Location of the “Village House” in Norwich Township, 1817

myrtle-woodruffWe continue with the heritage of Myrtle Woodruff, alumnus of the Norwalk High School Class of 1907.

In my last post, I described the arrival on February 10, 1817 of the Woodruff and Laurence families at the “Village House,” a small cabin in the wilderness of Norwich Township. When I read stories like these, I usually have a hard time picturing where events took place. The old records often describe places in relation to landmarks that those living then would relate to, but are a complete mystery to me. [1]

So I decided to investigate

log-cabin-imageAccording to the March 1860 issue of The Firelands Pioneer and WW Williams’ book, the village house was located “on the village plat, where Durwin Boughton’s house now stands.” This didn’t tell me much. I have not found any record (so far) to tell me where Durwin Boughton lived in 1860. Also, the “village plat” refers to a town laid out by surveyors in the spring of 1816, but never developed.

I do, however, have this tidbit, also from the March 1860 issue of The Firelands Pioneer: “They also surveyed and laid out the village plat of Barbadoes, on the west end of lot 38, second section, and the adjoining east end of lot 6, third section, where Durwin Boughton and George H. Woodruff now live.” [2]

norwich-township-1845-plat-map-section-3norwich-township-1845-plat-map-section-2Now I had something to work with. A Google search turned up the 1845 plat maps for Huron County. [3] Above are the plat maps for the second and third sections of Norwich Township.

Lot 6 of Section 3 is third lot down on the far right of the “Sec. 3” plat, and Lot 38, of Section 2 is also third down, but on the far left of the “Sec. 2” plat. Note that G.W. Woodruff is the owner of Lot 6 in Section 3.

Below is a view of approximately where these two lots are in Norwich Township today.

.

norwich-township-map

By comparing this satellite image with the 1845 Plat map, and the facts I gleaned from the historical accounts,  I feel I can make an educated guess of where the “Village House” was located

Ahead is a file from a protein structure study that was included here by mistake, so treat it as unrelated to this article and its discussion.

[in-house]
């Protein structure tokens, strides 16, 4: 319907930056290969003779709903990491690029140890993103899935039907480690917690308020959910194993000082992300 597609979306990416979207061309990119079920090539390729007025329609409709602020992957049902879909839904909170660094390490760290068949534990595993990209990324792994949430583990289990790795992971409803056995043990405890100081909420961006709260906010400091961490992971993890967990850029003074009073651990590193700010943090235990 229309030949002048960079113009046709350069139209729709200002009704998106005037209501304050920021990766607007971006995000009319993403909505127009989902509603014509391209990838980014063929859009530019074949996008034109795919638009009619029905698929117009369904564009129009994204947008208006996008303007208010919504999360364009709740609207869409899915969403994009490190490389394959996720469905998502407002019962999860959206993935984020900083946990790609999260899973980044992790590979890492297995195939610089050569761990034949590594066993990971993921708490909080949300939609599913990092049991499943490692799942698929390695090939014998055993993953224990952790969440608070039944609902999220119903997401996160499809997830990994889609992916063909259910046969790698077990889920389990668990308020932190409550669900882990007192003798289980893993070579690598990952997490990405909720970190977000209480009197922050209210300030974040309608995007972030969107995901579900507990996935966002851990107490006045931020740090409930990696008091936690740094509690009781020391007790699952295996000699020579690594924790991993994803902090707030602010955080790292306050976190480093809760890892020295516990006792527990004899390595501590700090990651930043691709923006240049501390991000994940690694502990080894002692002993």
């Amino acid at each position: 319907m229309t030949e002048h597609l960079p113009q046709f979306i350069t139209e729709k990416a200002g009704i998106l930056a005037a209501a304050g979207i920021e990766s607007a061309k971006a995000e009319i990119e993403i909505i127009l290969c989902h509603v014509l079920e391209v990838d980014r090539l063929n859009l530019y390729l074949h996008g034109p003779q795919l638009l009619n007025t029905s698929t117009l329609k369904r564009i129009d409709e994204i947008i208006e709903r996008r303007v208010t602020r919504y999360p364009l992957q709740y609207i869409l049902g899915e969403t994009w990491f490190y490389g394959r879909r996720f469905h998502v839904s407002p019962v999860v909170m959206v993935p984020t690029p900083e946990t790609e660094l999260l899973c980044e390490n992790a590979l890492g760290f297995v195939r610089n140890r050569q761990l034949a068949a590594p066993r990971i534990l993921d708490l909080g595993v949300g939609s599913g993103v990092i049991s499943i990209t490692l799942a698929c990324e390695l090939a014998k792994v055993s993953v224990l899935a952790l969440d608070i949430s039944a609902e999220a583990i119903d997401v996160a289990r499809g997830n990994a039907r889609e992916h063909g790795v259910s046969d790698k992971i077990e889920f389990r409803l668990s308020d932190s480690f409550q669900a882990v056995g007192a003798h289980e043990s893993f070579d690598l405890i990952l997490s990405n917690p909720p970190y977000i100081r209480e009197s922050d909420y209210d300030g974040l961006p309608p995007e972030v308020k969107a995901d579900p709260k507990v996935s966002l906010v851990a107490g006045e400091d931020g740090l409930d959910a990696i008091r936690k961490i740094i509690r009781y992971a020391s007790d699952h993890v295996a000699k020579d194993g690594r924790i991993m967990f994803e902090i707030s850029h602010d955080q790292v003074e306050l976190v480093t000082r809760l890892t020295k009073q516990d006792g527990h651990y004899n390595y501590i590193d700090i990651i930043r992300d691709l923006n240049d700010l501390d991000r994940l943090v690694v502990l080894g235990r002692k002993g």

Let’s assume that Road 195 in the satellite image follows the route of Buell’s Road [4] (zooming in on the satellite image, I found that this road is is labeled “Old Military Road”), and that Section Line Road 30 S is the division between Sections 2 and 3. If we accept those assumptions, we may conclude that the proposed village of Barbadoes was laid out just south of Mud Run (which will be discussed in a later post) on both sides of the section line and bisected by the “Old Military Road.” This leads me to believe that the Village House, which the Woodruff and Laurence families occupied on February 10, 1817, was located somewhere near the farm buildings located southeast of the intersection of Section Line Road 30S and Road 195.

Does this make sense? Post a comment and let me know what you think.

Next up: what transpired with the Woodruff and Laurence families in the days following their arrival at Village House.

Notes:

[1] My father was a land surveyor in Lorain County, Ohio, which is next to Huron County. He once told me he found a description in the old records that began “in the middle of the snowbank.” As he explained it to me, in those days, it must have been common knowledge that every winter a large snowdrift would form at the same location. Great for the people living at that time, not so good for my dad.

[2] John Niles, “Memoirs of Norwich Township,” The Firelands  Pioneer; Volume II, number 2; The Firelands Historical Society; March, 1860, pages 32-46, and W.W. Williams, “Norwich Township,” History of the Fire-Lands Comprising Huron and Erie Counties, Ohio, with Illustrations and Biographical Sketches of Some of the Prominent Men and Pioneers, Press of Leader Printing Company, Cleveland Ohio, 1897, pages 417-425.

[3] Online Index to the Plat Book of ca 1845, Huron County, Ohio, The US Gen Web Project for Huron County, Ohio.

[4] Beall Trail was cut through the wilderness by General Reasin Beall and his army in 1812 from Wooster to Fremont, Ohio. It passed through what would become New Haven and Norwich Townships. The Woodruff and Laurence party followed this trail from New Haven to their new home in 1817.

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3 Responses

  1. […] Next up: Do you find all these place names confusing? Would you like to have a map when reading accounts like these? Help is on the way tomorrow with my next post: Where was Village House? […]

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  2. […] Woodruff and the other men started work the day after they arrived at Village House, clearing enough land to plant corn that spring. The soil in the area was a clay loam “well […]

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  3. […] Location of the “Village House” in Norwich Township, 1817 […]

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